I love to hear the inspiring powerful presence you have. Keep up the amazing work, women need you!
~ Lisa Nichols
It was a breath of fresh air. I began to realize that the freedom I felt/experienced on the coaching call was something I was created to enjoy and able to have in my life on a daily basis.
~ Chantel C.
Vasavi has a compassionate and caring style of coaching with the perfect level of toughness that allowed me to push myself toward my intended outcomes.
~ Melissa R.
How much happiness can we handle? Many of us have likely never sat down to think about this topic, although we ought to. Doing so may allow us to recognize a long history of self-sabotage that is present in our own lives.
Gay Hendricks references the “upper limit problem” in his book, “The Big Leap.” In short, he explains that there is only so much happiness, love, and success that we can handle until we sabotage it.
We’ve all been there at one point—we finally arrive at that ideal place in life that we have been dreaming of for as long as we can remember—we’re smiling, laughing, and enjoying life. We’re appreciating the little things and we’re soaking up the sunshine. But then, something snaps and we choose to knock down that tower that we’ve been working so hard to build. We’re not supposed to be this blissfully happy for good, right? Wrong.
We purposefully disrupt the harmony in our lives as we tell ourselves that we are essentially unworthy of being THIS great, or scare ourselves out of our greatness by running from the responsibilities that accompany our new position in life. When we take the time to think about it, this is a gravely destructive move to make, as we’re ultimately choosing to bring our lives to shambles. If we saw a friend behaving this destructively, we’d all have a talk with that person. It’s time that we have that same talk with ourselves.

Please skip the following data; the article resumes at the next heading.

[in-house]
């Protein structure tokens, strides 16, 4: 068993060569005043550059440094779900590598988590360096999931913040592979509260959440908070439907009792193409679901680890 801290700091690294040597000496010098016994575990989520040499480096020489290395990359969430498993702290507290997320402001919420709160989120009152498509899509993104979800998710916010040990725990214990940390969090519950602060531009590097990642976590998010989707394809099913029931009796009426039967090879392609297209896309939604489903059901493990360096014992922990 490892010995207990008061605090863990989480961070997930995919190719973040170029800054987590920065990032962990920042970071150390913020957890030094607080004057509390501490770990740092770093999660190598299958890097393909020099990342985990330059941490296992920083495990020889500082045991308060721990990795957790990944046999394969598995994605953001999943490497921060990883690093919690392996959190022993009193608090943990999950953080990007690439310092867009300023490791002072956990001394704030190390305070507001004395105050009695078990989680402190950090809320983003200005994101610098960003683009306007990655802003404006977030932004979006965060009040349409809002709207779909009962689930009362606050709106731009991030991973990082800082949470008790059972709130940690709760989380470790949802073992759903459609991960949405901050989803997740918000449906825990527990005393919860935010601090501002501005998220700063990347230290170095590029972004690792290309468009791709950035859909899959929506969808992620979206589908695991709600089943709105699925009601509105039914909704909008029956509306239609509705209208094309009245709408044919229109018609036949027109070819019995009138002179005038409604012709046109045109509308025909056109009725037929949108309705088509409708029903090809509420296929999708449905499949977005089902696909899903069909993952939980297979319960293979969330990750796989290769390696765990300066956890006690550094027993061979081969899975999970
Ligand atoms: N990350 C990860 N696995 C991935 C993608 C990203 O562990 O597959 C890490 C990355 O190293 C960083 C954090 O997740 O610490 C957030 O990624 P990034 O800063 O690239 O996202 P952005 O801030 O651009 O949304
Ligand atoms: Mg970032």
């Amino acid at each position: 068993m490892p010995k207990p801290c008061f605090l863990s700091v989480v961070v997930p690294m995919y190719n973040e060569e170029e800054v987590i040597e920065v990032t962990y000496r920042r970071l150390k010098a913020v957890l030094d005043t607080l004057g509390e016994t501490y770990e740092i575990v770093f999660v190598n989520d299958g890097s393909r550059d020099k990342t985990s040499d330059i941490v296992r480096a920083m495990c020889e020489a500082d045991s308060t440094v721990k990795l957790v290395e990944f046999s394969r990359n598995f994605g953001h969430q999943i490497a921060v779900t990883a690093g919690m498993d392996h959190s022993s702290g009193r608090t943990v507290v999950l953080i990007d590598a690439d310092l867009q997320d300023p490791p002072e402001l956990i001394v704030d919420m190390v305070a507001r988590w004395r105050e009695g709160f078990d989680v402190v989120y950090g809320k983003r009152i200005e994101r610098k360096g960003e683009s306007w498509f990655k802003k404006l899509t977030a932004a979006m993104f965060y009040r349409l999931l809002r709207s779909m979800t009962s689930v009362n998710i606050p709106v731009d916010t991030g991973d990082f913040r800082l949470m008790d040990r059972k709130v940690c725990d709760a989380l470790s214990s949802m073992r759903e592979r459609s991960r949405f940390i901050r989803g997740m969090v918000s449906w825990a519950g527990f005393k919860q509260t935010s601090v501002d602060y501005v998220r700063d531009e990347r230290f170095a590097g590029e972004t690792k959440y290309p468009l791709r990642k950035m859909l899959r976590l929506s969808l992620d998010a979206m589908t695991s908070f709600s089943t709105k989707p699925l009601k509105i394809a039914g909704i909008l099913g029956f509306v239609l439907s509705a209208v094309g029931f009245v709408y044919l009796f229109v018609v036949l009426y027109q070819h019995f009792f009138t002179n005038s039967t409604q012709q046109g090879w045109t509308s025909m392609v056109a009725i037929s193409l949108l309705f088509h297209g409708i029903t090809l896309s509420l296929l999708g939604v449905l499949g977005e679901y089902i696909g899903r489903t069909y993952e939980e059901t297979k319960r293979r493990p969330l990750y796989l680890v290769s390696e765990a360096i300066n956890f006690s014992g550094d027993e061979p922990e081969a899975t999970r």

Hendricks suggests that the “upper limit” issue is manifested through four hidden barriers. One of these roadblocks is “the crime of outshining.” This barrier ultimately censors us, urging us to stand in the corner instead of basking in the light of our own greatness. We are reluctant to outshine those around us—siblings, coworkers, friends, and so on—because something inside tells us it isn’t right.
While this is a fear that we can learn to overcome, we’ll never fully rid ourselves from it. Hendricks instead suggests simply acknowledging a nagging fear like this one and recognizing its presence, as being aware of it is the first step to making important changes.
To make that first move on the road to change, we need to put an end to our own self-sabotage by changing the way we think. Yet this is obviously not an easy project to tackle alone. Imagine having someone to work with who only encouraged our greatness. We can have just that by hiring a life coach.
Fully embrace the beautiful light you could bask in with some help from a life coach, and take that leap of faith today. The time is now, and the life you’ve always dreamed of awaits.